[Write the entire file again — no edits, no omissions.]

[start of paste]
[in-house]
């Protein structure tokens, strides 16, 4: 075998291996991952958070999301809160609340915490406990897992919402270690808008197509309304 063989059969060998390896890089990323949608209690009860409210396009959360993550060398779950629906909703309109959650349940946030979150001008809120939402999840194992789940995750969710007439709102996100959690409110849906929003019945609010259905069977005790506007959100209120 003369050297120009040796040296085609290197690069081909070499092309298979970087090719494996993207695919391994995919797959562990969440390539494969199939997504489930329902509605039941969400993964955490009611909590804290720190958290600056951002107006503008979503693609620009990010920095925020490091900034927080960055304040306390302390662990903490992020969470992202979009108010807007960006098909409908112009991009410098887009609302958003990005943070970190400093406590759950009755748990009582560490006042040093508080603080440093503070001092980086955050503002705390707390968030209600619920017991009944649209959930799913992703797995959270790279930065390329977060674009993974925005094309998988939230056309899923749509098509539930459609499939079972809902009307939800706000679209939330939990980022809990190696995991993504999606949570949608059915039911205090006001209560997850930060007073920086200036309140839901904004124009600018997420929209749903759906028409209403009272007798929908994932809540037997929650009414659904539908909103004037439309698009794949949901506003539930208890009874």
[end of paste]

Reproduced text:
[in-house]
């Protein structure tokens, strides 16, 4: 075998291996991952958070999301809160609340915490406990897992919402270690808008197509309304 063989059969060998390896890089990323949608209690009860409210396009959360993550060398779950629906909703309109959650349940946030979150001008809120939402999840194992789940995750969710007439709102996100959690409110849906929003019945609010259905069977005790506007959100209120 003369050297120009040796040296085609290197690069081909070499092309298979970087090719494996993207695919391994995919797959562990969440390539494969199939997504489930329902509605039941969400993964955490009611909590804290720190958290600056951002107006503008979503693609620009990010920095925020490091900034927080960055304040306390302390662990903490992020969470992202979009108010807007960006098909409908112009991009410098887009609302958003990005943070970190400093406590759950009755748990009582560490006042040093508080603080440093503070001092980086955050503002705390707390968030209600619920017991009944649209959930799913992703797995959270790279930065390329977060674009993974925005094309998988939230056309899923749509098509539930459609499939079972809902009307939800706000679209939330939990980022809990190696995991993504999606949570949608059915039911205090006001209560997850930060007073920086200036309140839901904004124009600018997420929209749903759906028409209403009272007798929908994932809540037997929650009414659904539908909103004037439309698009794949949901506003539930208890009874």